E-commerce and digital trade are certainly upending retail patterns globally. It is important to note that these changes are not a random act handed down from the heavens. Instead, these changes flow from millions or even billions of companies and consumers increasingly demanding goods and services to be delivered digitally. The plan in India is to stop firms like Flipkart from selling goods in the market. This—it must be assumed—will help keep small, largely inefficient shops in business for longer and keep consumers spending more on products than they clearly would like. After all, if consumers did not want e-commerce goods, they would not be buying off Flipkart in the first place and would not be driving demand for more goods. Customers have clearly expressed their preferences. They are unlikely to completely abandon the corner shop, but their purchases are becoming increasingly diversified and digital orders play a key role. While India represents the more extreme end of regulations on e-commerce, other governments are starting to take actions to increasingly constrain the actions of players. Most are still aimed at large firms with limited understanding of the collateral damage to small firms and consumers.
1. US-China: The biggest story is likely to remain the ongoing battle between the United States and China. The most immediate deadline is March 1, when the US has promised to impose 25% tariffs on $200 billion in Chinese imports that are currently subjected to 10% tariffs, if the two sides cannot successfully negotiate their way out of the complaints lodged in the Section 301 case. Chinese officials are meant to travel to the US later in January to continue discussions, followed by more talks in mid-February. Given the rapidly closing timeline, however, getting a satisfactory conclusion to the long list of US objectives is unlikely. Three scenarios are possible: 1) US President Donald Trump accepts an outcome that does not really address the systemic complaints at the heart of the Section 301, but goes for a package that includes more Chinese purchases of US agricultural and energy goods plus some limited commitments on Chinese reforms; 2) the timeline is extended, as talks are making headway with a resolution closer to filling most of the Section 301 demands possible by mid-year; or 3) talks collapse and tariffs are imposed on the $200 billion in goods, ramping up to include all Chinese imports to the US before the end of the year.
Ignore, for the moment, all the issues attached to anything other than trade. On the trade side alone, the lack of a deal with the EU to handle trade amounts to more than just “additional paperwork.” Because the UK has been part of the EU for so long, with seamless trading in place with zero tariffs, no customs checks, no paperwork, limited services barriers, ease of moment of people and so forth, this situation feels normal. In a hard Brexit scenario, none of these conditions will apply. As many firms outside the EU would be happy to describe, doing business with the EU can be a complicated and costly process. Tariffs into the EU for non-member firms can be high. The customs and compliance formalities are tricky. Most UK companies currently meet EU standards for products, but should expect significantly greater inspections at the border.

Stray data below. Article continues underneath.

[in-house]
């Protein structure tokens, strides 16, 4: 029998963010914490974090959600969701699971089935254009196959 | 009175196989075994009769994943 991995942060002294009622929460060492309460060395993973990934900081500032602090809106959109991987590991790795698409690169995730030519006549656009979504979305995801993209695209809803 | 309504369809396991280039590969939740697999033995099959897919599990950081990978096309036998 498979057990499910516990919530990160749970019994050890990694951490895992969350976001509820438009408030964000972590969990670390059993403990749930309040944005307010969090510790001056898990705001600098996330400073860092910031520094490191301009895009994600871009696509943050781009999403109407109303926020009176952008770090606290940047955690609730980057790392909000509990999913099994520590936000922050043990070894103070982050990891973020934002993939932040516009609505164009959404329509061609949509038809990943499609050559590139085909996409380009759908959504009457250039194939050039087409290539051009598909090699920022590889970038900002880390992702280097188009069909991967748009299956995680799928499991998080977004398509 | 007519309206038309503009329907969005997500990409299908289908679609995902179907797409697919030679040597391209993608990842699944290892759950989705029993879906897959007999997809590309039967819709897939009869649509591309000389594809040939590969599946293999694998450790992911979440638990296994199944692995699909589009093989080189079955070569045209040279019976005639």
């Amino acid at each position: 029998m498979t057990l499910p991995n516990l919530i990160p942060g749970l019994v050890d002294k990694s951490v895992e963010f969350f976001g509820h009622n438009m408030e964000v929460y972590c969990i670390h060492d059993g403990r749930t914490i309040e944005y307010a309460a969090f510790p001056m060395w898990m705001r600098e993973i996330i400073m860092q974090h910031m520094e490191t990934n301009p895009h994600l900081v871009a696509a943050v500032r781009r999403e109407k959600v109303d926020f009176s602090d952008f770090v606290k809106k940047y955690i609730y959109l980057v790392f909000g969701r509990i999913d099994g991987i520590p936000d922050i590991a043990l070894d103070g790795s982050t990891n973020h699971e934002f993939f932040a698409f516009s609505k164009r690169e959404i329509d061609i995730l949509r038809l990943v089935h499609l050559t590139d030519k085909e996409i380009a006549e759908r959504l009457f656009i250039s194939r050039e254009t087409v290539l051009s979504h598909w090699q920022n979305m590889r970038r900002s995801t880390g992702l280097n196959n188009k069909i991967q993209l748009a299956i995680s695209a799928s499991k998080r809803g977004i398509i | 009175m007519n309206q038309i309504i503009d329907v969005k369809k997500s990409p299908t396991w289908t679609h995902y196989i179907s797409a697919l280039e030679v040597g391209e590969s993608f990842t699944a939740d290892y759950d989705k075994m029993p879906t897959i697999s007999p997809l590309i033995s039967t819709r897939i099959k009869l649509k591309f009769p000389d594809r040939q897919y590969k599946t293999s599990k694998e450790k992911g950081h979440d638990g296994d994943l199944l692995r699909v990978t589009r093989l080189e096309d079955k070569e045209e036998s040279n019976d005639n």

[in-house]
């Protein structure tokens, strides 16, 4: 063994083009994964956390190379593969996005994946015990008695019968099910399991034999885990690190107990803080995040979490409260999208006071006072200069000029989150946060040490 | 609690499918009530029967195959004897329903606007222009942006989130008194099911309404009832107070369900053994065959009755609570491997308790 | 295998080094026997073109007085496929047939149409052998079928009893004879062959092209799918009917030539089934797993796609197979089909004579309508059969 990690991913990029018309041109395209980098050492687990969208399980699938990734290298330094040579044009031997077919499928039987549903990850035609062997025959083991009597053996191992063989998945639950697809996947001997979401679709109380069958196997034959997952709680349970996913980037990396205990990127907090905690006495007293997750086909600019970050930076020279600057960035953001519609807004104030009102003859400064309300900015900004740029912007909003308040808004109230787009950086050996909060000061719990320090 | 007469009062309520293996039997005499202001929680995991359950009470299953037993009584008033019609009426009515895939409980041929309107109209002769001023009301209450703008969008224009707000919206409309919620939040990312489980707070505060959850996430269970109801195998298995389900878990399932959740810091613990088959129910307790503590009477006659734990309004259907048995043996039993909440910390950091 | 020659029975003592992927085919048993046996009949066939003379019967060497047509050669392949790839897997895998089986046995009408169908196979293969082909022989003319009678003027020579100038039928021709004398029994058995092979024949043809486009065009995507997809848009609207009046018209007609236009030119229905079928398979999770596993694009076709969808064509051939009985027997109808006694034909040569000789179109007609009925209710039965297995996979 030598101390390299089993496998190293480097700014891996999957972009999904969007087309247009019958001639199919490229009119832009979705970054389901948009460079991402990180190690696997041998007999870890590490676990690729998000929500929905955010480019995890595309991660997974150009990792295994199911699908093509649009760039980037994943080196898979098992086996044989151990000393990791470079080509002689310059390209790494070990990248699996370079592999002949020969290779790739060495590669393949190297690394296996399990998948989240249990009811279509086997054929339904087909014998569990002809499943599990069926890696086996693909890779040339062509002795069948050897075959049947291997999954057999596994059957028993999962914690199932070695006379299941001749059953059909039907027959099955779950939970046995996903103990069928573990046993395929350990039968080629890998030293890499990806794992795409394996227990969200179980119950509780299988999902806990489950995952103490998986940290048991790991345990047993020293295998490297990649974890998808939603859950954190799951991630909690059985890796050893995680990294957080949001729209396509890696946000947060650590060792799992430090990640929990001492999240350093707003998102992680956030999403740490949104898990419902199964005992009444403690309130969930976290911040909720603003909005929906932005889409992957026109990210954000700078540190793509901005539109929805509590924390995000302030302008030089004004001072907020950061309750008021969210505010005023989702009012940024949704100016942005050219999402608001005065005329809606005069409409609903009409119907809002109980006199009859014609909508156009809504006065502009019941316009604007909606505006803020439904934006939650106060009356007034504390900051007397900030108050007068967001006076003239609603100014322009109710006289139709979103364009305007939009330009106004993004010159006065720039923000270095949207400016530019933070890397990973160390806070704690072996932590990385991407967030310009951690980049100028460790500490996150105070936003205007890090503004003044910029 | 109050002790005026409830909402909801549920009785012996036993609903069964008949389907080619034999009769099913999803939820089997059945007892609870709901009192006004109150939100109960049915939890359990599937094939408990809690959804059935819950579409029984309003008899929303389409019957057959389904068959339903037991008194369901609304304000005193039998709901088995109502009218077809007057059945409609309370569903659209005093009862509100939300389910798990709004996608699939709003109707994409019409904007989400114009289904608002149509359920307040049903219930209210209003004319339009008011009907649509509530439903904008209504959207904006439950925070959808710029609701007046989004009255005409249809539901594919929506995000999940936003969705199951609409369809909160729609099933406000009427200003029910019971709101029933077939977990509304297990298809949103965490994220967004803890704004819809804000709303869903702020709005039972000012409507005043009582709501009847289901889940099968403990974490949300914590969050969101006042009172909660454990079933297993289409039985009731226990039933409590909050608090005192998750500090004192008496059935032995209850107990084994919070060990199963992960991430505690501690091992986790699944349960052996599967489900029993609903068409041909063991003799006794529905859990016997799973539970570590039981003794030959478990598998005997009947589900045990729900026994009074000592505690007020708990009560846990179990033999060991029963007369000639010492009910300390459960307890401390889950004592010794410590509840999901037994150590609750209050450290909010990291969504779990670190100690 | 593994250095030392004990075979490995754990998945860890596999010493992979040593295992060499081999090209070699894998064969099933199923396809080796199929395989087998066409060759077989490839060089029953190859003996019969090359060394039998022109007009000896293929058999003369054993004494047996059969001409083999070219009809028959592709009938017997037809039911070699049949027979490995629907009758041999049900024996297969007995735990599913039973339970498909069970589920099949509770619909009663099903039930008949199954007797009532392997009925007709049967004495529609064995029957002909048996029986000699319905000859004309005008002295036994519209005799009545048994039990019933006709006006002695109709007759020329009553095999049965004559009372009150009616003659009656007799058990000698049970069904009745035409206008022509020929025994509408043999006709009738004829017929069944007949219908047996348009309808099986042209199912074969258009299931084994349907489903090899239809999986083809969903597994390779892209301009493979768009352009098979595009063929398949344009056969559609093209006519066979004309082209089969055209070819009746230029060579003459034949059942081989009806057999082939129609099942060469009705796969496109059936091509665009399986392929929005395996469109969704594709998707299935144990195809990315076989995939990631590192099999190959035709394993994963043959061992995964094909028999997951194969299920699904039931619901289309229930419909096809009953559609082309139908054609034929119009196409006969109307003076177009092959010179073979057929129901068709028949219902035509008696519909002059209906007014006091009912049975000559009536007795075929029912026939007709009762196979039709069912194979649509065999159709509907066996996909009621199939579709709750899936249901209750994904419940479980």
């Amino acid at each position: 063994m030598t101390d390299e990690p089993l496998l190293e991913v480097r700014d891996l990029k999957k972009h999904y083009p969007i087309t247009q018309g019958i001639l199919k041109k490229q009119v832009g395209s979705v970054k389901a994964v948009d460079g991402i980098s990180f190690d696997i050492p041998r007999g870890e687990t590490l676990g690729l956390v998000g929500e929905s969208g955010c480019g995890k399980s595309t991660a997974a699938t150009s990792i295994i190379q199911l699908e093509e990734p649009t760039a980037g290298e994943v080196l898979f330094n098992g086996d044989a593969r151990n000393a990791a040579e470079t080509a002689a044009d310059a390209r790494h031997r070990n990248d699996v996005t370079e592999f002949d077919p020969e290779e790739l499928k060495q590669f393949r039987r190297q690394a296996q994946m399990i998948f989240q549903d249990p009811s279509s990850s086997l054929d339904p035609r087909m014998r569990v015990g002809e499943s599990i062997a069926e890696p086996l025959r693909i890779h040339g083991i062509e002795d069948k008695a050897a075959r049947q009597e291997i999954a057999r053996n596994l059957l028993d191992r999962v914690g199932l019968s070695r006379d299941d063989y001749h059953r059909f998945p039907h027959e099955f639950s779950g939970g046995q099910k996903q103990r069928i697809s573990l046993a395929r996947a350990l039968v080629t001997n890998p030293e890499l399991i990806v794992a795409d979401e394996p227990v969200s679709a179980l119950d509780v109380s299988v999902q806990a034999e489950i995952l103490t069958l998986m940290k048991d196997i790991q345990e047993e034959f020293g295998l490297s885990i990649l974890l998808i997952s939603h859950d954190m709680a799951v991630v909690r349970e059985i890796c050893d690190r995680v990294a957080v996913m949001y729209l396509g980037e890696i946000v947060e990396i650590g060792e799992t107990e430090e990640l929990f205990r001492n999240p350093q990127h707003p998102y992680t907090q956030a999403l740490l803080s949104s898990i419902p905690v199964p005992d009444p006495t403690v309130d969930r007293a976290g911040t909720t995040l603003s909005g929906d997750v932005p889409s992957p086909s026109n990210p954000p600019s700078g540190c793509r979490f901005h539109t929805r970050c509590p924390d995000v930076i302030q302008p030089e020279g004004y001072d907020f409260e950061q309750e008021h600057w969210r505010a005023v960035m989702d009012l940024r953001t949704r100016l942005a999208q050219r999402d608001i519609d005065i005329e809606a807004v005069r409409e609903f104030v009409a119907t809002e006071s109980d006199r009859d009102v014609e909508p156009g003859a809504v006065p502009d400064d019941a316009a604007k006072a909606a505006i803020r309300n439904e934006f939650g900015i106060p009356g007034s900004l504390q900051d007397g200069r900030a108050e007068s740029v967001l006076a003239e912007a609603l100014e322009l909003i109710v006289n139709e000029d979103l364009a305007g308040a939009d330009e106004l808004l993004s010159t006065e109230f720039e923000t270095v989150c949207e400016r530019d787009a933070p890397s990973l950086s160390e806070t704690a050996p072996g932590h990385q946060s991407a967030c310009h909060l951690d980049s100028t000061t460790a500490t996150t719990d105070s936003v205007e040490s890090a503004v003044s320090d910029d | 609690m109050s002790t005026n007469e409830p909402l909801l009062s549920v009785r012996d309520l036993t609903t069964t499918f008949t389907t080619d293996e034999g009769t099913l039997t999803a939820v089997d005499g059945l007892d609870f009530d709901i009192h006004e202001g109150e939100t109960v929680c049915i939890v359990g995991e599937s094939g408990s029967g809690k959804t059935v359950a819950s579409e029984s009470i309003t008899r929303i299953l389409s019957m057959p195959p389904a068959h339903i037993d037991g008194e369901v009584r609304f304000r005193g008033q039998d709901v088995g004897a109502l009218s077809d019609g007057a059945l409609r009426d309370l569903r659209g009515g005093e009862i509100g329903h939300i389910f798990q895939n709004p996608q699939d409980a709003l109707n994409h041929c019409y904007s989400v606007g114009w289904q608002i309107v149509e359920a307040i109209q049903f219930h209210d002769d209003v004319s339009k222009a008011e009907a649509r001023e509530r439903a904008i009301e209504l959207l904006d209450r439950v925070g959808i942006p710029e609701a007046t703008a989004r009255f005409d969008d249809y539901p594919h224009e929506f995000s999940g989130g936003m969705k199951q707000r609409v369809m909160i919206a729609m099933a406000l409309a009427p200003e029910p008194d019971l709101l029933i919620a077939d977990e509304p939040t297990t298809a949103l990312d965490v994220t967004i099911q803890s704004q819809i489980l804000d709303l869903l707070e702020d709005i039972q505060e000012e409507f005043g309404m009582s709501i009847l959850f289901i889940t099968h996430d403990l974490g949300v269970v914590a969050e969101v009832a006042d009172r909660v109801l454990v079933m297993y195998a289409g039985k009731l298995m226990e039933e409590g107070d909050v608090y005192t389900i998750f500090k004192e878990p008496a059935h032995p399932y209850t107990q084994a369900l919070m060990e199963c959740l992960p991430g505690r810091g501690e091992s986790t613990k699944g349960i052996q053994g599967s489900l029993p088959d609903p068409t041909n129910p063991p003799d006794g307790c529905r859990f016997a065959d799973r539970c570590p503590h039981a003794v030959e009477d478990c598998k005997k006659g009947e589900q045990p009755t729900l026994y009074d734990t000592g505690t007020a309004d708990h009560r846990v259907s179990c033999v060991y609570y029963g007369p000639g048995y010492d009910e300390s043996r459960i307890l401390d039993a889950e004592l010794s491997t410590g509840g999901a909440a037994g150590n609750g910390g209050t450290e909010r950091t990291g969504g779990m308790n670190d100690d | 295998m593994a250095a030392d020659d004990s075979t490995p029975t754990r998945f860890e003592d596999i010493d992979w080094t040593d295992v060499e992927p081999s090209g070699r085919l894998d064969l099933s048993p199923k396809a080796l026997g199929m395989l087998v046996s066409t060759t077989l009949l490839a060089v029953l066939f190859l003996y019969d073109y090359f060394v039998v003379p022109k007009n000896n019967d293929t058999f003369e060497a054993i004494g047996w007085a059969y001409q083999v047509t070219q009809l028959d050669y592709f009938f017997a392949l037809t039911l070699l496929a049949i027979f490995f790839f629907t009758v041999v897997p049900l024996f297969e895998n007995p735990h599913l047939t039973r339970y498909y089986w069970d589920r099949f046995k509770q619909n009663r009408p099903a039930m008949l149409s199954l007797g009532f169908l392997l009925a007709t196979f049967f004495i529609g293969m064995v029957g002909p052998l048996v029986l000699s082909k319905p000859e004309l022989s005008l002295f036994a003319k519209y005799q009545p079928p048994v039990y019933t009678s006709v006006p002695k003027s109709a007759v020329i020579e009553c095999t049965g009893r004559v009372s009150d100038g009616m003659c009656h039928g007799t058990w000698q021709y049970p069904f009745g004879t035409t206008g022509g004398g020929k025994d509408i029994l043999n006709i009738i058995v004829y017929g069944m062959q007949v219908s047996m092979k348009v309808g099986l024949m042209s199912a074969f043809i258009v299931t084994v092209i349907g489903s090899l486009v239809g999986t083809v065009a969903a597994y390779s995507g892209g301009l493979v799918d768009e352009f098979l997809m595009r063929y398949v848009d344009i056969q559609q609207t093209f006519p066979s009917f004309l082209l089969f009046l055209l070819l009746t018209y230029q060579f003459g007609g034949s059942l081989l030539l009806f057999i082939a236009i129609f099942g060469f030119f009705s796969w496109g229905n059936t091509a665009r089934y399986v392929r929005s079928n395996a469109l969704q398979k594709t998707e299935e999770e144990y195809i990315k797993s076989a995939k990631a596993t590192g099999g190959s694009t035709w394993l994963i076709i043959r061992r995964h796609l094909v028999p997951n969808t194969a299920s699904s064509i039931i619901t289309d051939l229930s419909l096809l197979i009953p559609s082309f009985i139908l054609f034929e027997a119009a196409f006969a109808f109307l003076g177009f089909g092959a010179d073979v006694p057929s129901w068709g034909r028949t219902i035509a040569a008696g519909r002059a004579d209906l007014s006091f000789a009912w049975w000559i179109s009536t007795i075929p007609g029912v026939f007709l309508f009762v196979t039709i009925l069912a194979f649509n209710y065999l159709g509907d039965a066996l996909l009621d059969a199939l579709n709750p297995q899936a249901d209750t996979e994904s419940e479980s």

The Comprehensive and Progressive Trans-Pacific Partnership (CPTPP) is finally springing to life at the end of the month. Despite doubts from many quarters, companies and consumers will start receiving benefits within days. In their rush to become one of the first signatories, in fact, CPTPP members have actually delivered an unexpected, early New Year’s gift. Not only does the entire agreement begin on the first day, but most firms will get double tariff cuts by January 1, 2019. What does this mean? Start with the basics: on December 30, 2018, the full legal text of the CPTPP will come into force for Australia, Canada, Japan, Mexico, New Zealand, and Singapore. Vietnam joins on January 14, 2019. Every single provision in the 583 pages will become active on the very first day.
The much anticipated G20 meeting between US President Trump and Chinese President Xi finished without a total disaster. Both sides finished dinner, in fact, with a rudimentary agreement in place and managed to emerge with smiles all around. But does the “deal” signify anything of substance? In short, the signs are not great. Bets could easily be taken now on whether or not we will return to the exact same spot at the end of February. The early signs are not good. While people leaving the table in Argentina managed to argue that they achieved win-win outcomes, immediately afterwards both sides seem to have different interpretations of what, exactly, was agreed. The Americans have stressed a 90-day timeline for resolution of significant issues in the relationship. In that timeframe, the US will refrain from increasing tariffs on $200 billion in goods from 10% to 25% on January 1 as promised earlier. In exchange, the Chinese will make substantial purchases of agriculture, energy and other industrial goods. The Chinese, by contrast, have made no mention at all of the timelines for discussion. The tariff discussion inside China suggests that all tariffs will be eliminated during dialogue. And no commitments have been made for what, exactly, is to be bought or in what quantities or how quickly.